Where ΔVQ_IN is the portion of input ripple due to the capacitor discharge.
Where ΔVESR_IN is the input ripple due to ESR.
Assume that a maximum of 120mV of input ripple can be tolerated (2% of VINMIN). Also, assume that 95% of this input ripple comes from the bulk capacitance. This assumption may need to be revisited if the calculated values are not easily attained with actual components. Based on the stated design specifications, the input capacitor is calculated as follows:
Use two 4.7µF capacitors in parallel to achieve the 7.5µF minimum bulk capacitance. Ensure that the chosen capacitors meet the minimum bulk capacitance requirement at the operating voltage (capacitance can decrease substantially with a change in voltage in ceramic capacitors).
Output Capacitor Selection
The purpose of the output capacitor is to reduce the output ripple and source current to the LEDs when the switching MOSFET is on. Both bulk capacitance and ESR contribute to the total output voltage ripple. If ceramic capacitors are used, a majority of the ripple comes from the bulk capacitance. Use Equation 19 to calculate the required bulk capacitance:
Where ΔVQ_OUT is the portion of output ripple due to the capacitor discharge.
The remaining ripple, ΔVESR_OUT, comes from the output capacitor ESR, which can be calculated as follows:
To determine the total allowed output ripple, multiply the allowed LED current ripple by the dynamic impedance of the LED string. The dynamic impedance of an LED is defined as ΔV/ΔI at the operating LED current and can be determined from the I-V curve in the LED data sheet. If an I-V curve is not provided in the LED data sheet, then it must be measured manually.
Use multiple ceramic capacitors in parallel to reduce the effective ESR and ESL of the bulk output capacitance.
During PWM dimming, the ceramic output capacitors might cause some audible noise. To reduce this noise, use an electrolytic or tantalum capacitor in conjunction with the ceramic capacitors to provide most of the bulk capacitance necessary. A low acoustic noise ceramic capacitor can also be used.1
Assume a maximum LED current ripple of 0.1 × ILED. Also, assume that the dynamic impedance of the chosen LED is 0.2Ω (0.8Ω total for the 4 LED string). The total output voltage ripple is then calculated as follows:
VOUTRIPPLE = 0.1A × 0.8Ω = 80mV
Assuming a ripple contribution of 95% from bulk capacitance, the output capacitor is calculated as follows:
Use three 10µF capacitors and one 4.7µF capacitor in parallel to achieve the minimum output capacitance of 30µF. Ensure that the chosen capacitors meet the minimum bulk capacitance requirement at the operating voltage (capacitance can decrease substantially with a change in voltage in ceramic capacitors).
If the LEDs are open, the converter tries to increase the output voltage to achieve the desired LED current. This means that the output voltage could approach unsafe levels. The OVP input is provided to sense an overvoltage condition and limit the output voltage. In the event that VOVP exceeds 1.23V, NDRV is forced low until VOVP discharges to 1.16V.
For a buck-boost configuration, the output voltage is equal to the input voltage plus the LED voltage. The VOV trip point chosen should be above the maximum output voltage expected during normal operation.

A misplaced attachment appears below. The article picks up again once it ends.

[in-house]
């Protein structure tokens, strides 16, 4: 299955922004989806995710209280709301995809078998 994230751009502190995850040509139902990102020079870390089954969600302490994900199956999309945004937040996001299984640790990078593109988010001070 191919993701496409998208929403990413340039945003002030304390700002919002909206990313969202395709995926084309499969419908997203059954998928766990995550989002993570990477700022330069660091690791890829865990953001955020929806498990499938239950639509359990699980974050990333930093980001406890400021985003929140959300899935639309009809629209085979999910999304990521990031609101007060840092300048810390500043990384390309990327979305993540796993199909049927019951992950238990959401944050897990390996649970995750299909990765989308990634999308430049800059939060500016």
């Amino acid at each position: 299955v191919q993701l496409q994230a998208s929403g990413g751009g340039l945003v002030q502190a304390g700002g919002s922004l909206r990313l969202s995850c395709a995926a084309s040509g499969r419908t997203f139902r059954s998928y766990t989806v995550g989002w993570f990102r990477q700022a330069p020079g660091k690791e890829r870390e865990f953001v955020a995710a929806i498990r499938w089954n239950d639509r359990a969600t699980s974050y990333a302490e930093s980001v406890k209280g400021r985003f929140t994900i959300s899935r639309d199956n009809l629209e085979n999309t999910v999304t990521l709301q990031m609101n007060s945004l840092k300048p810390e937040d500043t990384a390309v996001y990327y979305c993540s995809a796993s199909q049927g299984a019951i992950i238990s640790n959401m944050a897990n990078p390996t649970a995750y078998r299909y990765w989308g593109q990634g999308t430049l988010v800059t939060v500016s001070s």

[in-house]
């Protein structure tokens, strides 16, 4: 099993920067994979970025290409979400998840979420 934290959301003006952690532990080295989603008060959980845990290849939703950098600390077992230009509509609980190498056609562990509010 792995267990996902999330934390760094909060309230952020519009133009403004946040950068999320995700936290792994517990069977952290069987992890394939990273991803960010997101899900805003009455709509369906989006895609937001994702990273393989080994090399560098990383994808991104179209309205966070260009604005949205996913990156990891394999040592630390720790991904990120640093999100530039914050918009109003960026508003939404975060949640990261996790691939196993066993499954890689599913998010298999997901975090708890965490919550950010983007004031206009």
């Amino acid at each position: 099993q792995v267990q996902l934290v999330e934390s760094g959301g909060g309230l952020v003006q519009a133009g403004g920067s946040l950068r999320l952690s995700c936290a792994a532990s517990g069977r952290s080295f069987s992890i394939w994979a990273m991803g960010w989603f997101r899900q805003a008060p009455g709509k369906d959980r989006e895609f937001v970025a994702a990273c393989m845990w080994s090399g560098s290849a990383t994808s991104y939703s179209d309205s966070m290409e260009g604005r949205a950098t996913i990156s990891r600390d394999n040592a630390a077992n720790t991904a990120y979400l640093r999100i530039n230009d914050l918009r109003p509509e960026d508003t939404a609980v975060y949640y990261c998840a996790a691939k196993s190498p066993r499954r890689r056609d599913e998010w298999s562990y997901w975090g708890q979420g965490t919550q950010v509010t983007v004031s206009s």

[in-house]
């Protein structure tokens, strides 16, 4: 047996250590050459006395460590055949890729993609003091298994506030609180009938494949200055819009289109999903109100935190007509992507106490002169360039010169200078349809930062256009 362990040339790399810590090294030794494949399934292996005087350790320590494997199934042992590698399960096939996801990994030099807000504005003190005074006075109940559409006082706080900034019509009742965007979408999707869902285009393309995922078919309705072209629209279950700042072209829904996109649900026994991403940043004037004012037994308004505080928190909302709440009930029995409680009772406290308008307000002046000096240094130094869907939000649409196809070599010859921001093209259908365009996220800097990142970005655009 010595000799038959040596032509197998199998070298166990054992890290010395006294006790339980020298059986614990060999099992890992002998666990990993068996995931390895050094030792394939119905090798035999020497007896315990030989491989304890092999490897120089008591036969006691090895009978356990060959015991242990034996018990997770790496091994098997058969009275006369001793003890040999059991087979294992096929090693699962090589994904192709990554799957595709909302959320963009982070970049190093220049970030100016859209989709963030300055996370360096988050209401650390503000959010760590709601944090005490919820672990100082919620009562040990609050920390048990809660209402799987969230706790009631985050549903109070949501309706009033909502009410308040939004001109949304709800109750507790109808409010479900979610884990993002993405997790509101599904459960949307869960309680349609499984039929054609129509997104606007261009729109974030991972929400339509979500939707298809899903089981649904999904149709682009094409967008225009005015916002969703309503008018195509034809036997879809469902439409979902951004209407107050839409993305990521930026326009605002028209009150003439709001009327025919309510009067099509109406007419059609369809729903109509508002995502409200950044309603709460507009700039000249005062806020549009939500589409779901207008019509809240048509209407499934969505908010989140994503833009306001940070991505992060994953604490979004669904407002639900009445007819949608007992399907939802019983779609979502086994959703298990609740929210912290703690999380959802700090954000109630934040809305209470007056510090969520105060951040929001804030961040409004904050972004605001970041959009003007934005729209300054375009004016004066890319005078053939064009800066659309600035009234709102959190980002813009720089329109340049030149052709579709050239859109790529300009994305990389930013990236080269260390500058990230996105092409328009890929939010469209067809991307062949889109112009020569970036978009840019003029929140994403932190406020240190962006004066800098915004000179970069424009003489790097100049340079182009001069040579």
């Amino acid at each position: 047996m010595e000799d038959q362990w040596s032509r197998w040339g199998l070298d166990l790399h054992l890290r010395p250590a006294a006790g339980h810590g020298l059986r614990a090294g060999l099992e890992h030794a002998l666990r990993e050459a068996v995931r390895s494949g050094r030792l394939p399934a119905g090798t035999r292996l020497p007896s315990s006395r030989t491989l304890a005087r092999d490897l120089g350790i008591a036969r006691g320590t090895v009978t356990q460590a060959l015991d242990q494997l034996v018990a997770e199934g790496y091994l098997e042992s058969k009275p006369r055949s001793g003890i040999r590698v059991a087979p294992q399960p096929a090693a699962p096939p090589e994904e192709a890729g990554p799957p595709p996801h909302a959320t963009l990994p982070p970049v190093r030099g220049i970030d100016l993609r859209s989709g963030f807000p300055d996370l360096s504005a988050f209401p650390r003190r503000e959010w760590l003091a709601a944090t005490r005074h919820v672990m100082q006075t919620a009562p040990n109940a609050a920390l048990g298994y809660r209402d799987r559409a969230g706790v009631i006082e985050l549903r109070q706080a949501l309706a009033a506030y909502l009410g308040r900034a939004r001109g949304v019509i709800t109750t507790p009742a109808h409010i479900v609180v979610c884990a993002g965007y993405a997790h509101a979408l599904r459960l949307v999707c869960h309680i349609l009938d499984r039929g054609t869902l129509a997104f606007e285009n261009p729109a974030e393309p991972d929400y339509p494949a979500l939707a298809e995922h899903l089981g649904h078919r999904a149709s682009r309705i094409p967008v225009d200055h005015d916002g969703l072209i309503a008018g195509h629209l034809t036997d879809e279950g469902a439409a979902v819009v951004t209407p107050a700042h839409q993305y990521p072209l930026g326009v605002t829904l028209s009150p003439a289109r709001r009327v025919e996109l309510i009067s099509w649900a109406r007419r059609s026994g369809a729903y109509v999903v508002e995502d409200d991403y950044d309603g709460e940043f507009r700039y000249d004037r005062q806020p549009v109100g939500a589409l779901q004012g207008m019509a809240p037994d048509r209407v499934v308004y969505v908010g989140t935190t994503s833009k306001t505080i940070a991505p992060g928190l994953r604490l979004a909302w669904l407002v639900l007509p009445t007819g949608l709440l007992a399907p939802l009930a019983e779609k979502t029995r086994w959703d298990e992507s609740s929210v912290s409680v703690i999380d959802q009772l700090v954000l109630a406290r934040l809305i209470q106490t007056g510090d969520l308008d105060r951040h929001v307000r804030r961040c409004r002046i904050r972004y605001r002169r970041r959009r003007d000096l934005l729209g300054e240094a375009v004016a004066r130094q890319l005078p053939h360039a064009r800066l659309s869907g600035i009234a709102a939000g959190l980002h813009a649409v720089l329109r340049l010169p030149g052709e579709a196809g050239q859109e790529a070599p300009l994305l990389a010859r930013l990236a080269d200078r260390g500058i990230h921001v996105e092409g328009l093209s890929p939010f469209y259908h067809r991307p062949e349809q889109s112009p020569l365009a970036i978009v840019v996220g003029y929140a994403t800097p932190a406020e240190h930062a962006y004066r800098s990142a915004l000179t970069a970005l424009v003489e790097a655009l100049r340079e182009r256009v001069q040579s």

VOV > VINMAX + VLEDMAX
For this design example, assume that a VOV of 42V is desired. Choose ROVP2 to be 10kΩ, then
The MAX16833 is a current-mode-controlled LED driver, which means that information about the inductor current and LED current is fed back into the loop.
LED Current Sensing
The LED current is programmed by either a series high-side current-sense resistor or the voltage applied to the ICTRL input.
If VICTRL > 1.23V, the internal reference regulates the voltage across RCS_LED (VISENSE+ - VISENSE-) to 200mV. Therefore, the current-sense resistor RCS_LED sets the LED current.
If VICTRL < 1.23V, then the LED current is determined by RCS_LED and VICTRL. This allows the LEDs to be dimmed with an analog voltage.
Notice that when VICTRL = 1.23V, both equations are the same.
Switching FET Current Sensing and Slope Compensation
At duty cycles greater than 50%, a load transient can cause subharmonic oscillation and loop instability without slope compensation. To keep the loop stable, add a resistor (RSC from CS to the source of the switching MOSFET). Internal to the MAX16833, there is a current source that feeds current through RSC to create a voltage VSC. This voltage is added to the voltage across RCS_FET and the result is compared to a reference.
VCS = VSC + VCS_FET
The minimum amount of slope-compensation voltage needed to maintain stability is:
VSCMIN = 0.5 × (inductor current downslope - inductor current upslope) × RCS_FET
The FET current-sense resistor, RCS_FET, has both the switching MOSFET current and the slope compensation current flowing through it.
Figure 2. Slope compensation.
The slope-compensation voltage is defined as follows:
In order to calculate the minimum necessary slope-compensation voltage, assume the minimum supply voltage and minimum inductor value:
The factor of 1.5 is included to provide adequate margin.
Once RCS_FET has been determined, RSC can be calculated as follows:
Based on the stated design specifications, the slope compensation and current-sense resistors are calculated as follows:
The closest standard resistor value without going over is 75mΩ.
Error Amplifier Compensation